Coordinated offshore grid planning has been shown to realize major socio-economic benefits and has been applied in varying degrees in different regions of the world. Coordinated planning essentially means fixing some or all the design parameters of a series of succeeding offshore transmission projects to unlock a greater benefit. This requires a degree of centralized governance over the offshore transmission system, and a long-term planning horizon of at least 10 years. The basic transmission planning tenets of ‘how much power’, ‘from where to where’, and ‘by when’ should be determined before lease areas are finalized. This enables a technical solution and masterplan to be determined to minimize costs and maximize benefits for the Nova Scotia rate payer, whilst avoiding the risk of stranded assets and restraining technology development.

What’s next for Nova Scotia?

What are the opportunities for Nova Scotia and how do the proposed changes play into this? There are several key questions to answer.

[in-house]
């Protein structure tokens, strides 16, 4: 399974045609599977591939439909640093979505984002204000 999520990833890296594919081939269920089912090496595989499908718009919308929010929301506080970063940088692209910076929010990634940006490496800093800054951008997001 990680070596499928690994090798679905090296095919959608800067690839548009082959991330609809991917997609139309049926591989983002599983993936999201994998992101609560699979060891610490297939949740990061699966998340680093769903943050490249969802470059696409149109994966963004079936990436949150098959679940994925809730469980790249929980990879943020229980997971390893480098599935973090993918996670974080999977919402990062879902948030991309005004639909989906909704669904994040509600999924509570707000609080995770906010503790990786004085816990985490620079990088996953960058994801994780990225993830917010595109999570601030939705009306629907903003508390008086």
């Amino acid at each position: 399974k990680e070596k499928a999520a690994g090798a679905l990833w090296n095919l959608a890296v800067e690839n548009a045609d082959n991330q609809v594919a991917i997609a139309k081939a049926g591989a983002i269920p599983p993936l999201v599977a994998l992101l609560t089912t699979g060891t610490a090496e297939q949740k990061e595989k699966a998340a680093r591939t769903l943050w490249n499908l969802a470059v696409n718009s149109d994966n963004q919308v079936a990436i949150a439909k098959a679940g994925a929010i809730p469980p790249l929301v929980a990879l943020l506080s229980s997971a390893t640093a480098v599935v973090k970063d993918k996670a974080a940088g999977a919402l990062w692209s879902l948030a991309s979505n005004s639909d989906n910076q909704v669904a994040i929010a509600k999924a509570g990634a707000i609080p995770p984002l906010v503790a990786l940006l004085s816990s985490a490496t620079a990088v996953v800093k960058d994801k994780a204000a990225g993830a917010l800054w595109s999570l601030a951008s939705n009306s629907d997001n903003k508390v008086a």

• Who is responsible for offshore transmission system planning? 
  • To what extend will the NSEB and NSIESO provide direction into what the offshore transmission system will look like? 
  • How will they cooperate with the announced Canada-Nova Scotia Offshore Energy Board (CNSOEB)7 on offshore wind area leasing and the local province and utility regarding offshore wind solicitations? 
  • How will they coordinate with regulators, system operators of neighboring provinces and the U.S., and the regional reliability council Northeast Power Coordinating Council, Inc. (NPCC)?

The potential capacities of lease areas, the offshore wind solicitation sizes, the timing, and the sequence of offshore wind farm deployment must be coordinated to enable an optimal modular offshore grid design.

Models and roadmaps

  • Who will be eligible for offshore transmission infrastructure ownership?
  • Will Nova Scotia follow the current North American paradigm in which the offshore wind farm developer owns all the offshore transmission infrastructure including the onshore substation?
  • Or will they move to a more European approach where the incumbent transmission system owner or a dedicated offshore transmission owner will own offshore transmission infrastructure up to the offshore wind farm inter array cable system?